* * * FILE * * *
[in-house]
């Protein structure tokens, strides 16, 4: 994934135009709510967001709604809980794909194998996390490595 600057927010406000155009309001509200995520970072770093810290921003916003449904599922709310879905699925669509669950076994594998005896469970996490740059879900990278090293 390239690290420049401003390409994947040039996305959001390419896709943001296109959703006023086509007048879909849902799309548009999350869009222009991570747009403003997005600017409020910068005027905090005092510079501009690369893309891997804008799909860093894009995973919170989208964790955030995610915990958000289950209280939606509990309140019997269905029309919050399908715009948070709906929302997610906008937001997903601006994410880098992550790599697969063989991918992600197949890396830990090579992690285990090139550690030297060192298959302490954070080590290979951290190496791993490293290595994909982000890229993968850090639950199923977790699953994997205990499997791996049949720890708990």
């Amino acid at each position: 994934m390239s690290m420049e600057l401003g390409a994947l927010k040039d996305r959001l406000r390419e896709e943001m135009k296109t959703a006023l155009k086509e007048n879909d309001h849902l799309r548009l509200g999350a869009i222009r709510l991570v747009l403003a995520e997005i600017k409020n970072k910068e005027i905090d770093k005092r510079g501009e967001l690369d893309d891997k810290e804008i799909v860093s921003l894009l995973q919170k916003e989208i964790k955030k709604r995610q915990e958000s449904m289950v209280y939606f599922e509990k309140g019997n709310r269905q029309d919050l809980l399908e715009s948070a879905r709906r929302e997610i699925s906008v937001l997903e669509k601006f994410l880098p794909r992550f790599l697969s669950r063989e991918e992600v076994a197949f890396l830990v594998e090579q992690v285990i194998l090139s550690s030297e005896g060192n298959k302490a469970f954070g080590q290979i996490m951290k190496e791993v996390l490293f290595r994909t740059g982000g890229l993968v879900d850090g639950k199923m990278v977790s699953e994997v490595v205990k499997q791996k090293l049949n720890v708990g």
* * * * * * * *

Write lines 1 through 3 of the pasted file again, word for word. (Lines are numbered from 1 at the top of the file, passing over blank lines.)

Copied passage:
[in-house]
């Protein structure tokens, strides 16, 4: 994934135009709510967001709604809980794909194998996390490595 600057927010406000155009309001509200995520970072770093810290921003916003449904599922709310879905699925669509669950076994594998005896469970996490740059879900990278090293 390239690290420049401003390409994947040039996305959001390419896709943001296109959703006023086509007048879909849902799309548009999350869009222009991570747009403003997005600017409020910068005027905090005092510079501009690369893309891997804008799909860093894009995973919170989208964790955030995610915990958000289950209280939606509990309140019997269905029309919050399908715009948070709906929302997610906008937001997903601006994410880098992550790599697969063989991918992600197949890396830990090579992690285990090139550690030297060192298959302490954070080590290979951290190496791993490293290595994909982000890229993968850090639950199923977790699953994997205990499997791996049949720890708990």
């Amino acid at each position: 994934m390239s690290m420049e600057l401003g390409a994947l927010k040039d996305r959001l406000r390419e896709e943001m135009k296109t959703a006023l155009k086509e007048n879909d309001h849902l799309r548009l509200g999350a869009i222009r709510l991570v747009l403003a995520e997005i600017k409020n970072k910068e005027i905090d770093k005092r510079g501009e967001l690369d893309d891997k810290e804008i799909v860093s921003l894009l995973q919170k916003e989208i964790k955030k709604r995610q915990e958000s449904m289950v209280y939606f599922e509990k309140g019997n709310r269905q029309d919050l809980l399908e715009s948070a879905r709906r929302e997610i699925s906008v937001l997903e669509k601006f994410l880098p794909r992550f790599l697969s669950r063989e991918e992600v076994a197949f890396l830990v594998e090579q992690v285990i194998l090139s550690s030297e005896g060192n298959k302490a469970f954070g080590q290979i996490m951290k190496e791993v996390l490293f290595r994909t740059g982000g890229l993968v879900d850090g639950k199923m990278v977790s699953e994997v490595v205990k499997q791996k090293l049949n720890v708990g």